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Ask Frank Daignault Frank Daignault is recognized as an authority on surf fishing for striped bass. He is the author of six books and hundreds of magazine articles. Frank is a member of the Outdoor Writers of America and lectures throughout the Northeast.

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  #31  
Old 05-02-2012, 04:26 PM
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Default Re: Book Talk: Twenty Years on the Cape

That may be true today but when I was there Mack Reed was the only towny. Positively no townies fished Nauset other than Reed. In P-town there was George DeRosa and Conrad. Oh, sure the big money on the beach got around town but they didn't know how to fish.

You'll have to forgive me, Bill, but I have a strong prejudace against Cape natives. If one of our kids dropped their ice cream cone, and was crying, those bricks would charge her for the next one. Nickerson paid 20 cents for bass while Seafood Packers paid a dollar. Who dug the tank traps on the track at Nauset? Who wine and cheeze partied with the rangers to get us kicked out?

Bill, I love you like a brother and I never forget who took Joyce and me out to dinner. But you have a hosed down perception of Cape Cod natives. Of course that was then and this is now ...
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  #32  
Old 05-02-2012, 04:53 PM
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Default Re: Book Talk: Twenty Years on the Cape

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That may be true today but when I was there Mack Reed was the only towny. Positively no townies fished Nauset other than Reed. In P-town there was George DeRosa and Conrad. Oh, sure the big money on the beach got around town but they didn't know how to fish.

You'll have to forgive me, Bill, but I have a strong prejudace against Cape natives. If one of our kids dropped their ice cream cone, and was crying, those bricks would charge her for the next one. Nickerson paid 20 cents for bass while Seafood Packers paid a dollar. Who dug the tank traps on the track at Nauset? Who wine and cheeze partied with the rangers to get us kicked out?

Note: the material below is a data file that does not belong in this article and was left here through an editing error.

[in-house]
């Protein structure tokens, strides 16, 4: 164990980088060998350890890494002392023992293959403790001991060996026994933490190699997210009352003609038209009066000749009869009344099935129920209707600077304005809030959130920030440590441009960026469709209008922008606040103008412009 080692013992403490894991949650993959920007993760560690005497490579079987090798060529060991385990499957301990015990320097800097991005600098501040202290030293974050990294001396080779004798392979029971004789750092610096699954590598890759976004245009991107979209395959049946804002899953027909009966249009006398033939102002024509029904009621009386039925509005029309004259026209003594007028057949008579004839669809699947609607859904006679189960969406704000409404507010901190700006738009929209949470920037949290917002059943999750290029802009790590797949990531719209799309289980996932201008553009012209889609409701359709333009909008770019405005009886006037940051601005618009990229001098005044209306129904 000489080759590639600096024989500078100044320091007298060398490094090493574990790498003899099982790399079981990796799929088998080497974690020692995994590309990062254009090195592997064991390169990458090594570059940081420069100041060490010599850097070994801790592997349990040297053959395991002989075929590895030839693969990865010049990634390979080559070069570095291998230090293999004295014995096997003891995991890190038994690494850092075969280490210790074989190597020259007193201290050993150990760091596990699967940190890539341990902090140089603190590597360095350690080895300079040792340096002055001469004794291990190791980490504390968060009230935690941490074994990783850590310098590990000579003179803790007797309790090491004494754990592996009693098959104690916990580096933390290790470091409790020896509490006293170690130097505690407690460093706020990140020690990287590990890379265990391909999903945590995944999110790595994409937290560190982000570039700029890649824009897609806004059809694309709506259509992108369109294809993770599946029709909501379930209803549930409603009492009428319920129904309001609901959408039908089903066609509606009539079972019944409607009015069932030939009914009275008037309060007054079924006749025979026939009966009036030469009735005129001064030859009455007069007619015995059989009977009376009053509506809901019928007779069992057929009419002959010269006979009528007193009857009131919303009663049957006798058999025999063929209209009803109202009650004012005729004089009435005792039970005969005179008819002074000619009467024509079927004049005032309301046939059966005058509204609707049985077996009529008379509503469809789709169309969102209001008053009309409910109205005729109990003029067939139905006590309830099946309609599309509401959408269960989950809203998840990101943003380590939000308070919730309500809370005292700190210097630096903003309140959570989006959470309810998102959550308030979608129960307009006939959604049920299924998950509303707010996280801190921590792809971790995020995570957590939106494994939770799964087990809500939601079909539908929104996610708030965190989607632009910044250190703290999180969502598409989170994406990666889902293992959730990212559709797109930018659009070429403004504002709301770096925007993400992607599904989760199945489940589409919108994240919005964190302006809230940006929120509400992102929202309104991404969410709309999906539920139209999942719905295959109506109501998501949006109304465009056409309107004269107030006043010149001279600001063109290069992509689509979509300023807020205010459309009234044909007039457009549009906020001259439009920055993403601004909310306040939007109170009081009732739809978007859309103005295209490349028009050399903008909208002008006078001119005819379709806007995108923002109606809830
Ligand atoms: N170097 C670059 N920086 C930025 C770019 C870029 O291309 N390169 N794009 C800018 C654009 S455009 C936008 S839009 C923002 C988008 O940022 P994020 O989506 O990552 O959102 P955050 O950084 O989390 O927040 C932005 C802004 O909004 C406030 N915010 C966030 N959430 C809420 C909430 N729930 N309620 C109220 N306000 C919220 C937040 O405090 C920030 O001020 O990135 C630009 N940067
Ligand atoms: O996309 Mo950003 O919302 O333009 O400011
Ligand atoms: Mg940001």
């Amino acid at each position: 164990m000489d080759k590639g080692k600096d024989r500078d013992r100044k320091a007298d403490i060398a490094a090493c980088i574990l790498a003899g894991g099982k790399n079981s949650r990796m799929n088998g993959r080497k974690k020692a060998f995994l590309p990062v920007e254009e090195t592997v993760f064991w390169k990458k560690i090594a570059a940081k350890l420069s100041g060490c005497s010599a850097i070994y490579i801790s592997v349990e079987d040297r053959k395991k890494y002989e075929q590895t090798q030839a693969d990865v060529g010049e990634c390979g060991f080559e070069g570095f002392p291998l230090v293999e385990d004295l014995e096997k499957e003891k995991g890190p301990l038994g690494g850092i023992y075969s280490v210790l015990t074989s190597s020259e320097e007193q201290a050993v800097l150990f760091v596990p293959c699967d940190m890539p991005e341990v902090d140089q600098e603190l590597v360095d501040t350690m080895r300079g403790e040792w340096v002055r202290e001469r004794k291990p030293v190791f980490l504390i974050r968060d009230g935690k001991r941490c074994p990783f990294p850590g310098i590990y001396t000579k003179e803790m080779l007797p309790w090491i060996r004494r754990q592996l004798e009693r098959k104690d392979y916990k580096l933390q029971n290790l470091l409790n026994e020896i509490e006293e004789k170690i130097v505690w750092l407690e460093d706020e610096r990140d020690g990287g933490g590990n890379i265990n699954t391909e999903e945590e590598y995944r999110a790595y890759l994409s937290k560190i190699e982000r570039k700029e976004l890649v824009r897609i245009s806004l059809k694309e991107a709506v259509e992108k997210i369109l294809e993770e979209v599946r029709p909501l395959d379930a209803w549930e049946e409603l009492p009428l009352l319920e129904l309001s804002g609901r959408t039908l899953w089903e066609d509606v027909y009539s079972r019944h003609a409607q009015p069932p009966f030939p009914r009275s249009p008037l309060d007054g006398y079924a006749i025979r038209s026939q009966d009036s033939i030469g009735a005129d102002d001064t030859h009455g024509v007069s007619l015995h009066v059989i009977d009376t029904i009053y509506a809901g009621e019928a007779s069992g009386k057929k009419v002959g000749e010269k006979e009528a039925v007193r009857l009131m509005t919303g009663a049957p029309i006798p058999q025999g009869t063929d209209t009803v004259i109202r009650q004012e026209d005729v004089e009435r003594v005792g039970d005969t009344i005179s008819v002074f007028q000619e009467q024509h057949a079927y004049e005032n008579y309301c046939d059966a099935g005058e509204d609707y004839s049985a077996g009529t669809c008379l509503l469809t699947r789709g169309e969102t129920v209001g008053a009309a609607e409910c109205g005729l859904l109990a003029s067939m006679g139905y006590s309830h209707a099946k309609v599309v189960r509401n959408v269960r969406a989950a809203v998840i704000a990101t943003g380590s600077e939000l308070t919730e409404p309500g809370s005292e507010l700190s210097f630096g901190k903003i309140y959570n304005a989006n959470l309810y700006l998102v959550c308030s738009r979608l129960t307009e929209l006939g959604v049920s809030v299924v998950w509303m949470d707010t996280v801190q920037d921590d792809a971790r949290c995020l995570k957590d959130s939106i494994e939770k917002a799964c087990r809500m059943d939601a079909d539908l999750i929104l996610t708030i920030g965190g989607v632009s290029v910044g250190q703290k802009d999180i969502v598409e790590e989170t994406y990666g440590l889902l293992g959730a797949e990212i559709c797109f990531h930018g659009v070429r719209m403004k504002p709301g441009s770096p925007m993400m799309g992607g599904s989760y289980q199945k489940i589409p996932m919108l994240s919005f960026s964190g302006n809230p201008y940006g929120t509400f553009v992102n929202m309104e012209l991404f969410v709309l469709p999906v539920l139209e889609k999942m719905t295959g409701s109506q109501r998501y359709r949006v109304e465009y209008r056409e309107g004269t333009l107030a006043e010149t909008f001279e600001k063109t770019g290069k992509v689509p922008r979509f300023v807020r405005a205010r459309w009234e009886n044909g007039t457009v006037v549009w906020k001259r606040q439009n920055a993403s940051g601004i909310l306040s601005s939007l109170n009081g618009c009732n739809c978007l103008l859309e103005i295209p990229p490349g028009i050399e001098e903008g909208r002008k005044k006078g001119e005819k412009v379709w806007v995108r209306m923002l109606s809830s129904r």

Bill, I love you like a brother and I never forget who took Joyce and me out to dinner. But you have a hosed down perception of Cape Cod natives. Of course that was then and this is now ...
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  #33  
Old 05-02-2012, 05:26 PM
lagoonguy lagoonguy is offline
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Default Re: Book Talk: Twenty Years on the Cape

Love you too, Frank but.....................

I can name right off at least two guys who fished Nauset commercially from right after WW-II. George Stewart moved to Eastham after the war and died 2 yeas ago. He fished Nauset regularly before, during and after the times you were a regular there and sold his fish and I'm sure he never partied with rangers. He owned a camp back of Newcombs Hollow and sued the feds to try to save it and prevent the seashore. I knew George well and worked for his son, Eric.

Arnold Clark, Sr. was born in Sandwich. He lost a camp on Monomoy when the feds took it for the wildlife refuge. Befor they could burn it, he moved it by water to the Orleans end of Nauset and hunted and fished from it till he died in 2001. The feds sued him for moving "their" camp but the judge in Chatham threw the case out of court. Father and son both sold their fish right up till about 1999. His son, Arnold Jr. and I often stayed and fished from that camp that Jr. sold in 2006.

I met others who fished Nauset in the day, but can't remember all their names. They were not all bad guys either. There was even one guy who wrote seveal books about surfcasting and trolling for stripers, clamming and berry picking. One of his books even told how to make a living doing those things.

Having lived and worked on the cape for four years, I'd have to say that most of the old guard there fought the National Seashore. Unfortunaely, there were some like the Nickerson's and Thayers and the Bakers who lobbied for it ;but it was the Kennedy's, JFK, Bobby, Teddy and their friends like John Kerry Frank Sargent along with the senators, Leverett and Bill Saltonstall who had the wherewithall and connections to see it a reality. They and the wealthy who began to build their castles in places like Chatham, Barnstable, Brewster etc. and wanted to keep the "lower classes" away.
Most Cape folks have never forgiven them that. I still think of Frank Sargent as the best Fish & Game director Mass ever had but I despised him for backing the seashore.

Now, I haven't even mentioned my friend Tony Stetzko's father Anton who also sold fish from Nauset for years after moving to Orleans from NJ in 1953.